Development Stream

How I use Stream

I created Stream because I wanted a simple reverse chronological timeline of feeds. Dave Winer calls it a River of News. That’s also how Stream got its name. A stream is just a small version of a river – yes, that’s an oversimplification, but you get the idea.

Anywho, I just wanted to share how I use Stream. There is, of course, no wrong way to use it. Just use it your way.

When I announced Stream 1.0 was shipping I mentioned it was a complement to your existing feed reader. That’s why I want to talk about how I use it.

I use Stream for feeds that only update a few times a day. I don’t use it for feeds, like say, the New York Times. It’s just too much to consume without the folder organization system of other feed readers.

When I decided I should trim out feeds that published many, many, articles a day I exported my feeds list as OPML, removed the busy feeds from Stream, manually removed the lightweight feeds from the OPML I’d exported, imported the trimmed OPML into Feedbin, connected Unread to my Feedbin account on iOS and connected it to NetNewsWire on the Mac.

Wow. That sounds like a lot of work, but it wasn’t. Now I have my very casual list of bloggers I love to read. It’s still 162 feeds, but most of those feeds post rarely and the ones that post most often, like Kottke and Daring Fireball, only post a few times a day. It makes using Stream a real joy.

If you’re curious about my feeds feel free to checkout my OPML file.

Apple Podcast

Big Co Podcasting

This morning I was listening to Recode Media’s show with Jacob Weinberg of Slate. I was listening mainly because I agree with Mr. Weinberg when he says “I think this guy’s a menace and a danger to democracy”, but that’s not what I’m going to write about.

AHHHHHH!There were two things that stood out in the interview. First off Mr. Weinberg mentioned he was working with a company called Panoply, a podcasting network. That’s great, we need more podcasting networks, but something he said didn’t sit well. Mr. Weinberg said part of what Panoply was doing was “tracking and advertising”. It sounds like this is going to become a reality. While checking into Panoply I also discovered ART19. Both sound like they’re creating systems that report back to them. How much of the show you’ve listened to, did you fast forward, rewind, or skip over the ads. It looks like ART19 has a way to update ads in a podcast episode so they never go stale. If this is something they can do using open standards, more power to them. If they have to create closed systems to pull it off, that’s not good for anyone, except them of course.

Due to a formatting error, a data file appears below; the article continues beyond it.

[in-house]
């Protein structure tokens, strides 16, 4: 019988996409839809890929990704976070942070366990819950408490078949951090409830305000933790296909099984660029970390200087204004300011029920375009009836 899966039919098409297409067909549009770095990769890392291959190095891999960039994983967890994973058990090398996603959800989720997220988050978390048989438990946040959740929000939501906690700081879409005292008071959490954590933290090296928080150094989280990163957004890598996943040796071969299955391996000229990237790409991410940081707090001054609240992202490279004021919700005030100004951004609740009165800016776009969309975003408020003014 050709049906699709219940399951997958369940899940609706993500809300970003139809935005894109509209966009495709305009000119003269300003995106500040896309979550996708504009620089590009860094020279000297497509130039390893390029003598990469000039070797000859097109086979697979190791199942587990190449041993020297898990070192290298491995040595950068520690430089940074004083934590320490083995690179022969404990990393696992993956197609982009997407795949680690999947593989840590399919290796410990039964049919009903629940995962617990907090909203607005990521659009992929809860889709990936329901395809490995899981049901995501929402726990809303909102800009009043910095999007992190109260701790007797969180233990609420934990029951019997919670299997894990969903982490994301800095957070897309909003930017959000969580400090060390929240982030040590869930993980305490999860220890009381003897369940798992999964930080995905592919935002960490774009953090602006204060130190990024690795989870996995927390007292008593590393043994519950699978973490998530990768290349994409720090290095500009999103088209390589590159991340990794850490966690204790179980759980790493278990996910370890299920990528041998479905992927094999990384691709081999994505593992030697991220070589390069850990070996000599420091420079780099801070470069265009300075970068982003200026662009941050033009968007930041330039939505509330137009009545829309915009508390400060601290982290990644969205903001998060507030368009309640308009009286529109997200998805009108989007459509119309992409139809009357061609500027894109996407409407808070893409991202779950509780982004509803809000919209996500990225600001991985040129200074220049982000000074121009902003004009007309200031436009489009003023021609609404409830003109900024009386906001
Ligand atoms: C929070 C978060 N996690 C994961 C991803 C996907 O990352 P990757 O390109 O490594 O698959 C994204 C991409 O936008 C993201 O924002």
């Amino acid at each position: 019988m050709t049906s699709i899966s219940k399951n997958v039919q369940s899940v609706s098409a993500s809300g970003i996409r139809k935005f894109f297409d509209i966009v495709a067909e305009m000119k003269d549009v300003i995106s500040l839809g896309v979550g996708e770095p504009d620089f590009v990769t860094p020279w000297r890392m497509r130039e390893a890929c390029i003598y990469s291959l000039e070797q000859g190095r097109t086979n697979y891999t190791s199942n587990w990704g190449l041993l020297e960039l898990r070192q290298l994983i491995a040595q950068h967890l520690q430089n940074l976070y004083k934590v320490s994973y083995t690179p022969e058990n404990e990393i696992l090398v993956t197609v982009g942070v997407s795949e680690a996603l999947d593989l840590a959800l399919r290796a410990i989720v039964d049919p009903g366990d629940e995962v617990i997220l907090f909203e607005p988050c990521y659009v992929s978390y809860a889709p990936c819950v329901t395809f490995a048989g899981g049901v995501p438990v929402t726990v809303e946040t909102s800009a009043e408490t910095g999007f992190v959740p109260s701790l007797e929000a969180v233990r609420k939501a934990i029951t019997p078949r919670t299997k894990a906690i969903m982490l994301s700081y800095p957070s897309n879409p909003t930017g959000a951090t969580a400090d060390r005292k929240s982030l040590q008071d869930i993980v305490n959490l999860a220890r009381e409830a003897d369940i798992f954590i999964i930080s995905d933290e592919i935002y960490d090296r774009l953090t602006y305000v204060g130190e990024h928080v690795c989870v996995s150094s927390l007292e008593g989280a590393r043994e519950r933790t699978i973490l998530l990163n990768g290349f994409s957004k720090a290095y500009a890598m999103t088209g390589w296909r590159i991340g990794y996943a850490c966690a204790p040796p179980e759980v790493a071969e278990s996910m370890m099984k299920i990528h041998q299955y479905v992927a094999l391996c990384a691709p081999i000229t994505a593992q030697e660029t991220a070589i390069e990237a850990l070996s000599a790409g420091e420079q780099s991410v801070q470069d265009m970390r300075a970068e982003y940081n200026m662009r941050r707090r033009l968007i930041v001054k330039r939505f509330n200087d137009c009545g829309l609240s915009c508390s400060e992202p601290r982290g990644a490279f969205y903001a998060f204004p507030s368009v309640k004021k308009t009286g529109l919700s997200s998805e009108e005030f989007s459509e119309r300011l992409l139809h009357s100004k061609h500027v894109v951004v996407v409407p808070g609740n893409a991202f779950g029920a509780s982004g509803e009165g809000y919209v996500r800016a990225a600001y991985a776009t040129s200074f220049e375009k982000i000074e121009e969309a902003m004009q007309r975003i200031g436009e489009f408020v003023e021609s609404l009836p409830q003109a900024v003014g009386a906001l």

Another thing Mr. Weinberg said was “Apple was the gateway to podcasting.” This simply isn’t true. Apple provides a free podcast directory service built on open standards. Apple is not a gateway to podcasting.

To make a podcast is really, really, simple. You record something, upload it, and make an RSS feed so people can subscribe and you’re done. That’s the 20,000 foot view, but that’s how you do it in a nutshell. You don’t need Apple to publish a podcast. Let me say that again. You don’t need Apple to publish a podcast. You need some shared drive space; Dropbox, Google Drive, your own web host, any number of companies can provide you cloud space to keep files and share them.

Having Apple’s Podcast Directory is super nice. They supported podcasting long before it was popular and chose to use open standards, like RSS. RSS supports namespace extensions, so Apple created their own. They used an open standard and an open extension mechanism to create their directory.